By Chloe Hill

Passenger planes today just don’t seem to be designed for, well, passengers. A ticket gets you a not-so-spacious seat….. sometimes only 17 by 24 inches. Yes, a space smaller than some dog kennels. In fact, your Labrador retriever in the cargo hold may have more room to move around.



There you are, sitting upright for 3, 6, 13 hours in seats that are designed to cram more passengers on a flight, rather than with your comfort in mind. Demonstrating how airlines have changed seats to accomplish this goal, we bought some old Southwest Airline seats from the 1990s for testing purposes, and boy are they comfortable in comparison — nice thick and supportive cushions as oppose to the thinly padded cushions found on today’s airplane seats!



Southwest Airlines airplane seats from 1990s in Darryl’s living room            Reupholstered SW Airlines airplane seats


One might argue however, that even more of a barrier to getting deep quality rest on your flight than space and cushioning, is the fact that you’re sitting upright for hours at a time.


Those people on your coach flight who appear to be dozing off in their seats? Dr. Jeffrey Ellenbogen, chief of sleep medicine at Massachusetts General Hospital, urges people not to get too jealous, “They’re not sleeping well. More likely, they’re chugging along in shallow states of drowsiness and frequently disrupted light stages of sleep.”


When we sit upright we are forced to contract and tense our muscles which is not conducive to deep, quality rest. In fact, when we fall into the REM sleep mode – the deepest, best quality sleep – our muscles go into a state of paralysis. If we are forced to tense our muscles as we do when we’re seated upright, we can’t achieve REM sleep. “This position [the seated position] can be fine for a quick nap, but when it comes to Rapid Eye Movement (REM) or “active” sleep, it becomes harder to remain upright” says Derk-Jan Dijk, a professor of sleep and physiology at the University of Surrey in England.



Reclining your seat offers little relief, since today’s seats only tilt you from full upright to just a little less upright — usually around 4 or 5 inches. Neck pillows don’t help because – you’re still sitting upright. Most of us can’t afford to buy a first-class ticket with the lie flat seats. So, as long as you’re stuck in economy, any sleep that you do get on an airplane is light and ineffective, which is why you arrive at your destination exhausted and in pain.


I was definitely in pain after my flight from Singapore to Boston in the summer of 2012.



What should have been an already brutal 18 hour flight ended up being an even more torturous 32 hour flight. Six hours into the flight we had to turn back to Singapore due to some problems with the plane’s hydraulic system. We then had to circle Singapore for two hours to unload the fuel so that we could land. No time to stretch or unwind once we landed — we had to immediately board another flight to take us back to the US.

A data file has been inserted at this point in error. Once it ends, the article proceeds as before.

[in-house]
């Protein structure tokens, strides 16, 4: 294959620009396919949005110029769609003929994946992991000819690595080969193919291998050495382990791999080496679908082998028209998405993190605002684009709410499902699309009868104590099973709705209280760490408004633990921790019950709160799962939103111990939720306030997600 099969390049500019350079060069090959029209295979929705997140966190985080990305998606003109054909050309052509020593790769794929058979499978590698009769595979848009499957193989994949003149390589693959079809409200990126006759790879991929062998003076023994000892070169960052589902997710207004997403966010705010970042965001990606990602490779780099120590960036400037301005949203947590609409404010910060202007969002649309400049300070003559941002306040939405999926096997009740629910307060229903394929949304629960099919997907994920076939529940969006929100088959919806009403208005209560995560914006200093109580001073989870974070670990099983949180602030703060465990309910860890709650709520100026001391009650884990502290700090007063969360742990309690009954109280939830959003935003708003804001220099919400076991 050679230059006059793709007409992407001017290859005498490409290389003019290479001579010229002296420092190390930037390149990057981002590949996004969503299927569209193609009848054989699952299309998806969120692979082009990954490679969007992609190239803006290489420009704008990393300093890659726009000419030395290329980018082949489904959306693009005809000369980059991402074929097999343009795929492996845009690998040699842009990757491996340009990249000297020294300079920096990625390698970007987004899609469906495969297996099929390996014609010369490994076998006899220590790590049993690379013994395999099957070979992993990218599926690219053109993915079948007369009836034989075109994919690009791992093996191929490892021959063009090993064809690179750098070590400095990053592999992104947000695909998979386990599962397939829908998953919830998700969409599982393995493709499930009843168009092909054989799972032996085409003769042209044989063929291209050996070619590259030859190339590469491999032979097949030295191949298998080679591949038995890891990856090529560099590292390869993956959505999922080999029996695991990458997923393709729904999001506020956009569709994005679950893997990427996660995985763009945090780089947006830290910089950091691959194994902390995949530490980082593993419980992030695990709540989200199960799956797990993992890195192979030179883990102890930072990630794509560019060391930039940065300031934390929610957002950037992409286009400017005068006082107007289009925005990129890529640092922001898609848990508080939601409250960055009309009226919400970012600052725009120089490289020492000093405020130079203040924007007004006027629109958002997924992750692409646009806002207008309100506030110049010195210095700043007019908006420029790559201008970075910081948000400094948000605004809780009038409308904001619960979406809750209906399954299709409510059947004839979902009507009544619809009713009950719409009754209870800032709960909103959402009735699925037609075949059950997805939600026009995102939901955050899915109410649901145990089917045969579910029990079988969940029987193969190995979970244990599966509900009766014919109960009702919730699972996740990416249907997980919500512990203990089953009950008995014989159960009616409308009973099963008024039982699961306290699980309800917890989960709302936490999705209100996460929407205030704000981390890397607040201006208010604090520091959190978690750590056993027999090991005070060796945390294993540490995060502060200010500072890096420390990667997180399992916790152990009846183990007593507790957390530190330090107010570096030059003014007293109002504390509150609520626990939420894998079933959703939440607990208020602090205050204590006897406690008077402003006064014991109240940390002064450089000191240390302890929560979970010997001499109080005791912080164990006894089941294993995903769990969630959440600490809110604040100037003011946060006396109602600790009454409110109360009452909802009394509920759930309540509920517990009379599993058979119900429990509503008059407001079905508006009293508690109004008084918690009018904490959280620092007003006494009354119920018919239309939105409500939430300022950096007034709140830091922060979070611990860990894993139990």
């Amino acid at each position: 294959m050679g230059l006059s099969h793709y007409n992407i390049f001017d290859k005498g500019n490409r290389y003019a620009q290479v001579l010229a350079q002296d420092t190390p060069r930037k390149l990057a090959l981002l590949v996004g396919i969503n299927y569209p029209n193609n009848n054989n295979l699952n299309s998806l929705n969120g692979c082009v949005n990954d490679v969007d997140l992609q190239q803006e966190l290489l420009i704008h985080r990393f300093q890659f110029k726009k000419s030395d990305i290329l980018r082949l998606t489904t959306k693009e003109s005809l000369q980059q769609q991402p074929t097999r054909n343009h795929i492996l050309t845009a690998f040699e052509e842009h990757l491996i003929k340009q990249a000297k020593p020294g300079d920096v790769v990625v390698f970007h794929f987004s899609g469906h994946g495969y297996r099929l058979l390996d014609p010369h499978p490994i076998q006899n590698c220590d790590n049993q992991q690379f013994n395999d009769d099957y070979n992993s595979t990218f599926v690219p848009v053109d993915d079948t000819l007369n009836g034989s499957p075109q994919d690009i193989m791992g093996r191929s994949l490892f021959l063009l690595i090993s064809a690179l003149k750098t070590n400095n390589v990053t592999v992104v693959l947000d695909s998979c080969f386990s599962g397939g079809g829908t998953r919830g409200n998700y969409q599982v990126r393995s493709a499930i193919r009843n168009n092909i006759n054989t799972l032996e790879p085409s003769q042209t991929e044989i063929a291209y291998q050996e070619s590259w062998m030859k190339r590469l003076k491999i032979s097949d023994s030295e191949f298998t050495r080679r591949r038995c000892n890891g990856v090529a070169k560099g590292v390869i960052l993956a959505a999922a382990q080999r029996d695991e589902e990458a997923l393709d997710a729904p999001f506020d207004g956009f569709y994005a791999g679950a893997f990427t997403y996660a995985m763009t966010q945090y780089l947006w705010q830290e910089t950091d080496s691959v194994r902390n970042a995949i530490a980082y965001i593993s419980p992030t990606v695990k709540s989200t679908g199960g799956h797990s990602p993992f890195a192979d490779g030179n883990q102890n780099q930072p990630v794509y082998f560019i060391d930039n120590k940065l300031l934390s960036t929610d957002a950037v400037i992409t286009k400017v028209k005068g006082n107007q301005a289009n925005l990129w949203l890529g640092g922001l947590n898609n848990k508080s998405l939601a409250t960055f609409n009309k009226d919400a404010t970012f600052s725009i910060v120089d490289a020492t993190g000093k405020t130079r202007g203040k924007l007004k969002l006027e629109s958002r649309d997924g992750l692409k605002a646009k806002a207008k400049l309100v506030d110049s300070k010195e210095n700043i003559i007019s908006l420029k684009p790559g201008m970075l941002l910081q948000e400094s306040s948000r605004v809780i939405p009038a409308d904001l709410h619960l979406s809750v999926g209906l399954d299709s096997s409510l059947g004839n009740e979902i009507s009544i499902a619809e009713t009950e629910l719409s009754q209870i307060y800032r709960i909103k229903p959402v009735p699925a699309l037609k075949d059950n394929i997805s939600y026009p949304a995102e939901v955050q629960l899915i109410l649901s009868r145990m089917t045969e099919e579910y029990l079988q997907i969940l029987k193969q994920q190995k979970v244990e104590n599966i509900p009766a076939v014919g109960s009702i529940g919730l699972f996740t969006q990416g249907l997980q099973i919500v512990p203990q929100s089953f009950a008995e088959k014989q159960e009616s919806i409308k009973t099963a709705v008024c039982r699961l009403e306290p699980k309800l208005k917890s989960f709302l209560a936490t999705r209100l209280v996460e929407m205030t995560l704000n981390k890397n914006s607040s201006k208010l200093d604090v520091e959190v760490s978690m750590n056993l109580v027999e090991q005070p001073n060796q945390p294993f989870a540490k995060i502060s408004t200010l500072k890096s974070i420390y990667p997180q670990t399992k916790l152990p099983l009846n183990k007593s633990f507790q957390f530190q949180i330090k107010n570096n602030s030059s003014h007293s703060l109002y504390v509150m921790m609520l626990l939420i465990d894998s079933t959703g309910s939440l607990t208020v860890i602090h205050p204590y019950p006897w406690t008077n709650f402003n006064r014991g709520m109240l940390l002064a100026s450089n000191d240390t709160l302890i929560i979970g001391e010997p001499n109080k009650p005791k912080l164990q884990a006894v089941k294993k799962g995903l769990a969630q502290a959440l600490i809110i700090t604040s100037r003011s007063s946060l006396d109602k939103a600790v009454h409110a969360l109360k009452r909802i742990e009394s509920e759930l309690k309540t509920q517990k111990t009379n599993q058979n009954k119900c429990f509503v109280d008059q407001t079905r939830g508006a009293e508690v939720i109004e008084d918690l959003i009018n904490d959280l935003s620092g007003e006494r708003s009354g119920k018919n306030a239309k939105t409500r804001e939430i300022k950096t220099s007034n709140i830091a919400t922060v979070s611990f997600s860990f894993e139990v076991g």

I’ve always been a sensitive sleeper. The challenge for me is not staying asleep but falling asleep. The worst thing is lying in bed awake for hours at a time. I’m on a relentless quest to improve my sleep hygiene by avoiding any exercise or stimulating activities, staying off the computer and away from caffeine and sugar right before bedtime. With sleep being so elusive under the best of circumstances — in the comfort of my bedroom — I never even dreamed (no pun intended) that I could ever get sleep sitting on an airplane flight — one of the most uncomfortable circumstances imaginable.



While I didn’t expect to sleep on the flight from Singapore, my goal was at least to find a comfortable position and relax. That turned out to be too much to ask. I tried to get comfortable by resting my head against the seat in front of me or against my folded arms on the tray table but found little relief. However, I recognized the benefit of leaning forward. I longed for something to suspend my body in that position and to take the strain off of my neck and back.



Not seeing anything on the market that did just that, wanting to solve this problem for myself and others and having a design background, I sketched ideas, built prototypes, examined medical research, consulted with medical professionals, joined forces with my friend and business partner Darryl and worked with an industrial designer to develop this product. TruRest was born. It’s crazy how inspirational misery can be!



TruRest prototypes, finished design and use in flight



TruRest is a rest aid that changes the game because you don’t need to hold your body upright. TruRest includes both a chest and head support thus fully supporting you in the face down forward leaning position eliminating muscle tension and contraction. Because both the chest/torso and the head are supported you can fully relax your body and achieve deep/ REM sleep.



Aiding in that process, resting in the forward leaning position eases the work of your chest muscles and engages your diaphragm, allowing you to breath deeper and easier, stimulating the body’s natural relaxation response.




I’ve now used TruRest on countless airplane flights and I can now say that, not only am I able to simply rest and relax more comfortably, but I achieve REM sleep in the seated position on my airplane flights – I actually dream! If I can sleep deeply on an airplane, in a seated position using TruRest, it gives me real confidence that anyone can achieve the same results using our product. I’m very excited about the potential of TruRest to improve people’s comfort and health on airplane flights and beyond!


Me using TruRest on an American Airlines flight in economy class

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